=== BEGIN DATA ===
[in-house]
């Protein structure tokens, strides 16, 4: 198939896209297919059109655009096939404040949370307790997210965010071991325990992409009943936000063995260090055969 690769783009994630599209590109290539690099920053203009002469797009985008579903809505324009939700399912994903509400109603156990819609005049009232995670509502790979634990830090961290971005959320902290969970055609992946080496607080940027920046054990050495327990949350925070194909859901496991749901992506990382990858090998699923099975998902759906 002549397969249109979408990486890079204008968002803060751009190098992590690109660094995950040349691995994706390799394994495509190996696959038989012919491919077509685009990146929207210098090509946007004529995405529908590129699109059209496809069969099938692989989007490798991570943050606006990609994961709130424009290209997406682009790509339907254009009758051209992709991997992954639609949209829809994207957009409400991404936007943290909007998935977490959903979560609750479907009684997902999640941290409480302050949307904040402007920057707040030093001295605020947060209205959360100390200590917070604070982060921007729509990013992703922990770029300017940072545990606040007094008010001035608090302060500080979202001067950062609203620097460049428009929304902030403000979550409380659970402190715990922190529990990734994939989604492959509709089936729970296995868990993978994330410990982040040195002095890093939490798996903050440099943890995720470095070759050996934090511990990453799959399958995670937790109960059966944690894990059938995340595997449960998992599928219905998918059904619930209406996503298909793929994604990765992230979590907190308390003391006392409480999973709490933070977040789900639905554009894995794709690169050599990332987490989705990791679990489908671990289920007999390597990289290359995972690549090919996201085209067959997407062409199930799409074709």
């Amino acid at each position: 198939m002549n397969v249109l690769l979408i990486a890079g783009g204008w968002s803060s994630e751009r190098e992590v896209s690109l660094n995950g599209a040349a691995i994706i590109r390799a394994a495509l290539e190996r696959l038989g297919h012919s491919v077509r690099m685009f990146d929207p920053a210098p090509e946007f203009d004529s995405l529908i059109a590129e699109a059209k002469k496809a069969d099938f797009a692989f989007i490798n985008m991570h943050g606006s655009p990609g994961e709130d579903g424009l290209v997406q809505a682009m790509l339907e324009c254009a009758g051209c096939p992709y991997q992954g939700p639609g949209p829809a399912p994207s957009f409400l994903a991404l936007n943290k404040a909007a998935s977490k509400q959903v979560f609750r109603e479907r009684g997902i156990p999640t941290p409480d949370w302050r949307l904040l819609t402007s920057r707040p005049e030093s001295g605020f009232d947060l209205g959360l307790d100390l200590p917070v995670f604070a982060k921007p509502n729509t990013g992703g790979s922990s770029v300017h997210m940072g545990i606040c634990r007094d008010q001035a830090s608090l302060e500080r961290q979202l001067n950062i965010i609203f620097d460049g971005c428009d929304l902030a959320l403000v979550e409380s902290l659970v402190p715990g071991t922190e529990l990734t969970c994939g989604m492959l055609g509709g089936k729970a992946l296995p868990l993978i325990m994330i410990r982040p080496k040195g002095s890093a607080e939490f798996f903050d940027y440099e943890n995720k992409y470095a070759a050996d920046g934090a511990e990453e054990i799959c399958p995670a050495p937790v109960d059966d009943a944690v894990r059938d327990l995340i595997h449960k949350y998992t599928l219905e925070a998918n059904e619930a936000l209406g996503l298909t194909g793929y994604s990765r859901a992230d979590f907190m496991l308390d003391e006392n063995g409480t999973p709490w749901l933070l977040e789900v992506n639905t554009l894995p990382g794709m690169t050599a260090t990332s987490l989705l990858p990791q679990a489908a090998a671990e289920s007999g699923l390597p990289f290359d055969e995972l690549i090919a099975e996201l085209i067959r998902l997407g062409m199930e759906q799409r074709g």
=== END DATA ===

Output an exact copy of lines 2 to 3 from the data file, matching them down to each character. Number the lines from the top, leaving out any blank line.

């Protein structure tokens, strides 16, 4: 198939896209297919059109655009096939404040949370307790997210965010071991325990992409009943936000063995260090055969 690769783009994630599209590109290539690099920053203009002469797009985008579903809505324009939700399912994903509400109603156990819609005049009232995670509502790979634990830090961290971005959320902290969970055609992946080496607080940027920046054990050495327990949350925070194909859901496991749901992506990382990858090998699923099975998902759906 002549397969249109979408990486890079204008968002803060751009190098992590690109660094995950040349691995994706390799394994495509190996696959038989012919491919077509685009990146929207210098090509946007004529995405529908590129699109059209496809069969099938692989989007490798991570943050606006990609994961709130424009290209997406682009790509339907254009009758051209992709991997992954639609949209829809994207957009409400991404936007943290909007998935977490959903979560609750479907009684997902999640941290409480302050949307904040402007920057707040030093001295605020947060209205959360100390200590917070604070982060921007729509990013992703922990770029300017940072545990606040007094008010001035608090302060500080979202001067950062609203620097460049428009929304902030403000979550409380659970402190715990922190529990990734994939989604492959509709089936729970296995868990993978994330410990982040040195002095890093939490798996903050440099943890995720470095070759050996934090511990990453799959399958995670937790109960059966944690894990059938995340595997449960998992599928219905998918059904619930209406996503298909793929994604990765992230979590907190308390003391006392409480999973709490933070977040789900639905554009894995794709690169050599990332987490989705990791679990489908671990289920007999390597990289290359995972690549090919996201085209067959997407062409199930799409074709």
């Amino acid at each position: 198939m002549n397969v249109l690769l979408i990486a890079g783009g204008w968002s803060s994630e751009r190098e992590v896209s690109l660094n995950g599209a040349a691995i994706i590109r390799a394994a495509l290539e190996r696959l038989g297919h012919s491919v077509r690099m685009f990146d929207p920053a210098p090509e946007f203009d004529s995405l529908i059109a590129e699109a059209k002469k496809a069969d099938f797009a692989f989007i490798n985008m991570h943050g606006s655009p990609g994961e709130d579903g424009l290209v997406q809505a682009m790509l339907e324009c254009a009758g051209c096939p992709y991997q992954g939700p639609g949209p829809a399912p994207s957009f409400l994903a991404l936007n943290k404040a909007a998935s977490k509400q959903v979560f609750r109603e479907r009684g997902i156990p999640t941290p409480d949370w302050r949307l904040l819609t402007s920057r707040p005049e030093s001295g605020f009232d947060l209205g959360l307790d100390l200590p917070v995670f604070a982060k921007p509502n729509t990013g992703g790979s922990s770029v300017h997210m940072g545990i606040c634990r007094d008010q001035a830090s608090l302060e500080r961290q979202l001067n950062i965010i609203f620097d460049g971005c428009d929304l902030a959320l403000v979550e409380s902290l659970v402190p715990g071991t922190e529990l990734t969970c994939g989604m492959l055609g509709g089936k729970a992946l296995p868990l993978i325990m994330i410990r982040p080496k040195g002095s890093a607080e939490f798996f903050d940027y440099e943890n995720k992409y470095a070759a050996d920046g934090a511990e990453e054990i799959c399958p995670a050495p937790v109960d059966d009943a944690v894990r059938d327990l995340i595997h449960k949350y998992t599928l219905e925070a998918n059904e619930a936000l209406g996503l298909t194909g793929y994604s990765r859901a992230d979590f907190m496991l308390d003391e006392n063995g409480t999973p709490w749901l933070l977040e789900v992506n639905t554009l894995p990382g794709m690169t050599a260090t990332s987490l989705l990858p990791q679990a489908a090998a671990e289920s007999g699923l390597p990289f290359d055969e995972l690549i090919a099975e996201l085209i067959r998902l997407g062409m199930e759906q799409r074709g």